Kirby: Doolittle ‘doesn’t have a prayer’
Nobody can accuse Bill Kirby of lacking confidence.
“John Doolittle doesn’t have a prayer,” Kirby said Thursday in an interview with the Sierra Sun.
Kirby and U.S. Rep. Doolittle (R-Roseville) are battling it out for the 4th District Republican congressional nomination, which will be decided in Tuesday’s primary election.
“If he wasn’t running scared he wouldn’t have to bring Dick Cheney in for a secret fund-raiser,” Kirby said, referring to Doolittle’s fund-raiser in Sacramento with the vice president, held Thursday, Feb. 21. The fund-raiser was closed to the public and the press, and Kirby claimed that showed contempt for Doolittle’s constituents.
That’s just the latest shot fired in a primary that may become a referendum on the direction of the Republican Party in Northern California.
Doolittle has represented the 4th District, including Placer County, for 12 years. Thanks to redistricting after the 2000 census, the 4th District will change shape in 2003 to now include Nevada County and the counties north to the Oregon border.
Kirby’s upstart campaign against Doolittle, who has not had a primary challenger in a decade, has gained momentum as the March 5 election approaches. Last week he received the endorsement of The Sacramento Bee, the district’s largest newspaper, which said that Kirby “has the smarts and confidence a newcomer needs.”
Kirby says he is running as a “Teddy Roosevelt Republican,” with a more moderate stand on the issues than Doolittle.
The two differ on many
topics. Doolittle is pro-life, conservative on environmental issues and a vocal supporter of the controversial Auburn Dam, while Kirby is pro-choice, against the Auburn Dam and takes a gentler line on environmental issues.
In the Republican majority 4th Congressional District, the candidate who wins the party’s nomination is a heavy favorite to take the November election. The Democratic candidate will be Mark Norberg, a 74-year-old retired sales manager from Roseville.
Kirby, however, doesn’t want to be called a moderate. Instead, he says that Doolittle is an “extremist” out of step with the Republican party’s mainstream.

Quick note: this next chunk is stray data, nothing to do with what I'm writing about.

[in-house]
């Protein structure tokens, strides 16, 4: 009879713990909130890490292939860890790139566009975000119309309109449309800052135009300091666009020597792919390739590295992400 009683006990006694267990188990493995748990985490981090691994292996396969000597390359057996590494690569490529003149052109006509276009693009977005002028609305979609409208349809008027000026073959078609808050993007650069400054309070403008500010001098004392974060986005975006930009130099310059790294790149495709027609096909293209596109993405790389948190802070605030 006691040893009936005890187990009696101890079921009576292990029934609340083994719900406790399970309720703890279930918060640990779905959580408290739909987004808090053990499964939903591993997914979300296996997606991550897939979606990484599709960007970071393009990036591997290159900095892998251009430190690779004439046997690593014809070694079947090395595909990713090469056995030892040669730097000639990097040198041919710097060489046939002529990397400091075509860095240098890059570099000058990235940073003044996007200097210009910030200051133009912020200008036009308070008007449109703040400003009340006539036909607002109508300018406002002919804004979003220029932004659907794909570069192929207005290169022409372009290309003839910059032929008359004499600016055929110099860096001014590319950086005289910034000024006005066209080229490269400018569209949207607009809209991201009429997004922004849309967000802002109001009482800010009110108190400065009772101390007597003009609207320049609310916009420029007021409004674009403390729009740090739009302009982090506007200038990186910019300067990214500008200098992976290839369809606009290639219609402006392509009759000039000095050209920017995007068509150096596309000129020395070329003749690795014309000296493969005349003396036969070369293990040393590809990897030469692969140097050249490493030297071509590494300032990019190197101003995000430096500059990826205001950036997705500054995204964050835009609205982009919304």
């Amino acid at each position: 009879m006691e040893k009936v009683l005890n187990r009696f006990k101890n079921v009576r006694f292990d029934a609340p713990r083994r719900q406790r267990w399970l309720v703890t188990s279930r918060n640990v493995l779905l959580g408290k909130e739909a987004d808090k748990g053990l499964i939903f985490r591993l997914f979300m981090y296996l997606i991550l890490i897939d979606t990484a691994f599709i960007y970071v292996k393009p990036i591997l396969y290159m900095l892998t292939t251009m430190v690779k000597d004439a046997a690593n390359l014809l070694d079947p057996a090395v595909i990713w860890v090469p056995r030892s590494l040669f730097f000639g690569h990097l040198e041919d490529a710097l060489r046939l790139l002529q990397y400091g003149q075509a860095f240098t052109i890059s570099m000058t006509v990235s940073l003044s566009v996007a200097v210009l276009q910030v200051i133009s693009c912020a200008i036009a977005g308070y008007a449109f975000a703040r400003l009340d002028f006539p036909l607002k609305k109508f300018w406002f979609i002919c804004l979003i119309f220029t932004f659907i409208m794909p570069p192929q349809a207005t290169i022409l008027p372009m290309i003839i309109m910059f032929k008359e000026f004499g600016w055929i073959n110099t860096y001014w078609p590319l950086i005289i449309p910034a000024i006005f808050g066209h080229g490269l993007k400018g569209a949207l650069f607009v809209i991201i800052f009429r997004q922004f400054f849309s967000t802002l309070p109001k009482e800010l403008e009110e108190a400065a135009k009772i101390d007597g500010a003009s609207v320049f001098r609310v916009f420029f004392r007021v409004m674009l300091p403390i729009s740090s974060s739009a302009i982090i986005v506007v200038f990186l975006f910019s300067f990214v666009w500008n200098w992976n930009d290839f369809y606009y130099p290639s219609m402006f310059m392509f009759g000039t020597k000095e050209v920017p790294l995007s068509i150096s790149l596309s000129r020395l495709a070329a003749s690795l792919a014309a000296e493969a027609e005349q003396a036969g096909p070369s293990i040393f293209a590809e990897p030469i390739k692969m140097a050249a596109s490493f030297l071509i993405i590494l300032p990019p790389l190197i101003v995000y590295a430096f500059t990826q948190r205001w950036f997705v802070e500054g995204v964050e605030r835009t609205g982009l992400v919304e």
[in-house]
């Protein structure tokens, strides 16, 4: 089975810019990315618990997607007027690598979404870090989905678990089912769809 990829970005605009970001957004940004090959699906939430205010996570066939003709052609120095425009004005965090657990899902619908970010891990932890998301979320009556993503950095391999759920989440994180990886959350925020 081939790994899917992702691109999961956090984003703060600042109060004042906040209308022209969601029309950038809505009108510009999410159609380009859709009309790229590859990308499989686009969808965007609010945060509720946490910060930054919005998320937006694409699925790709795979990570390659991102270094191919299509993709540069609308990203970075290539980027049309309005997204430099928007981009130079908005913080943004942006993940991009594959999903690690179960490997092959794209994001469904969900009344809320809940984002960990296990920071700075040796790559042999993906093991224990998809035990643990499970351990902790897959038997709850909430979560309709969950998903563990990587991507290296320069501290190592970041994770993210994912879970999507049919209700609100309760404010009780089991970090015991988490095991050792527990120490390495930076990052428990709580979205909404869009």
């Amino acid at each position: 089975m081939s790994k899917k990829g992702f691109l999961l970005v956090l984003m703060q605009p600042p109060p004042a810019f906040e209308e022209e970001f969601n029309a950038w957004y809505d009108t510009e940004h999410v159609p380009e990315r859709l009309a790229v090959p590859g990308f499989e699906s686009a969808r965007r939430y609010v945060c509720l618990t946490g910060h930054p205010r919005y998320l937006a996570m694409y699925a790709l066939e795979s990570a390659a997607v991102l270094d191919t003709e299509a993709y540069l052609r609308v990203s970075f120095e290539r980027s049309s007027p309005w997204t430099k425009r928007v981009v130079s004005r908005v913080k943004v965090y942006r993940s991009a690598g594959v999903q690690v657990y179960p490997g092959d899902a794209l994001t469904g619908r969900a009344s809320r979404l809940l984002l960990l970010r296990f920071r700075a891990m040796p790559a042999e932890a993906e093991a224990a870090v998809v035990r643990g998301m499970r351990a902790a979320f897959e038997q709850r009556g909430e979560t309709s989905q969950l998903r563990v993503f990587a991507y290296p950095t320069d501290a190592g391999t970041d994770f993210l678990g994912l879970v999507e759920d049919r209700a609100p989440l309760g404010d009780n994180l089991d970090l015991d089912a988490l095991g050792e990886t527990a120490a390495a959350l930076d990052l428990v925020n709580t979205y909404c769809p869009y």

“I don’t like the word ‘moderate,'” said the outspoken Kirby. “I’m not moderate about anything. I consider myself mainstream.”
Kirby, 54, is a urologist from Auburn who has had offices there and in Grass Valley for the last 20 years.
He has also come to Truckee one day a week to practice at local physician Gregory Tirdel’s office for the past year and a half, frequently flying his Cessna Turbo 210 up from the foothills.
Kirby served as chief of surgery at Roseville Community Hospital, chief of staff at Sutter Auburn Faith Hospital, and as the first chairman of the institutional review committee at Sierra Nevada Memorial Hospital in Grass Valley.
Kirby entered the Republican race with little experience in elective politics. His only elected office is his seat on the Auburn Recreation District’s board of directors.
Kirby decided to run in the primary against Doolittle because no one else was, and because many of his patients suggested he give it a try.
“I have 20,000 patients between Roseville and Truckee,” he said. “Everybody told me I’m a better vehicle to run against (Doolittle).”
Due to redistricting, Doolittle’s district has radically changed shape since the last election, losing conservative Sacramento suburbs such as Folsom and gaining the more independent areas of Sierra, Plumas and Modoc counties.
Kirby said he believes it’s time Doolittle was voted out of office.
“I don’t believe in career politicians,” Kirby said. “John Doolittle has never held a real job in his life. We need to get him a job.”
Kirby calls his lack of elective experience a strength, rather than a weakness.